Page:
Also, most importantly don’t forget that you’re responsible for your career, for yourself and a mentor can show your work around, inspire you, but they will not network you in the industry. 
You must stay respectful toward someone who’s sacrificing some of their time to help you.

Being a mentor doesn’t have rewards, it comes from kind gesture, so be grateful toward people trying to make you a better designer, keep an open mindset and above all, — never cease to thank them for what they’re doing for you.

Here’s a follow-up since I got a lot of questions related to the application process:

When to apply?

You need to be able to design any kind of project you want under professional needs. This means being able to think quickly about a solution for a project and also, possible alternatives, as well as being able to reconsider your work and see the big picture (how your proposal will also solve future needs and could be more profitable to your employer) and the details (micro interaction, copy-writing..). You should be able to merge the things you learnt with the things the company will want you to do with as less frictions as possible before applying.

If you have a mentor just ask them to try an iteration loop on a specific project and see how far you can push it while staying relevant. Stay aware of the requirements by checking job position and try to gather missing skills (but don’t be too hard on yourself, a lot of companies won’t be harsh if you’re missing a skill from their list).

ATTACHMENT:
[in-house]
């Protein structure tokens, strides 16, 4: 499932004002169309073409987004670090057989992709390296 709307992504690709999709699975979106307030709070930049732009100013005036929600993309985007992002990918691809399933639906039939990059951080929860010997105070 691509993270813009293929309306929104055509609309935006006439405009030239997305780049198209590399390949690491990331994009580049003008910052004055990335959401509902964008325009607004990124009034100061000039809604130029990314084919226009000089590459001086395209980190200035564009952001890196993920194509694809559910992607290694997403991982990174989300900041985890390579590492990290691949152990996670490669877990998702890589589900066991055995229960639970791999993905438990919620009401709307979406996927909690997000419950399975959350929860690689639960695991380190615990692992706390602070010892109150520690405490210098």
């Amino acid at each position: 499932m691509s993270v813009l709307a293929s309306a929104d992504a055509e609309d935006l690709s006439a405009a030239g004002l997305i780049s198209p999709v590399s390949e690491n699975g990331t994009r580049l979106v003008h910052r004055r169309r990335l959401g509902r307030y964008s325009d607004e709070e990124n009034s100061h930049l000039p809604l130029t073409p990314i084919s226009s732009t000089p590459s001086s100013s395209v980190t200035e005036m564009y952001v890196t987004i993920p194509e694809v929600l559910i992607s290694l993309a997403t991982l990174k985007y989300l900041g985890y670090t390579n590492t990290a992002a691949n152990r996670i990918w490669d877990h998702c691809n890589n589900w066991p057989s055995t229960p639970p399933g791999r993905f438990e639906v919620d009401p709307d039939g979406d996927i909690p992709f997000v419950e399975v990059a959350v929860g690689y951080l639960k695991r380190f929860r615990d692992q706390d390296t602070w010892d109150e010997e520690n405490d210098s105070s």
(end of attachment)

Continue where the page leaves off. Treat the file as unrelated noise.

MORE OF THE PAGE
Make sure you have a portfolio, with at least 2 projects: they can be UI/UX redesigns, user case studies, user interview process, articles either work on redesign of existing products or on new concept, as you wish. Describe carefully your workflow, how you got these ideas, why you are taking this decision, what your solutions for solving problems are.

You can have a strict structure divided in parts, it can look academical but do whatever you need to help you clarify your workflow! And do not forget to add an “About me” part in your portfolio, your future co-workers will definitely want to know more about you.

Where to apply?

It all depends on what you want, if you’re willing to be in a specific industry or if you’re more general about this choice.
Be curious, try to find some people working where you’d like to work and ask them some question about the atmosphere and see if you can see yourself working there.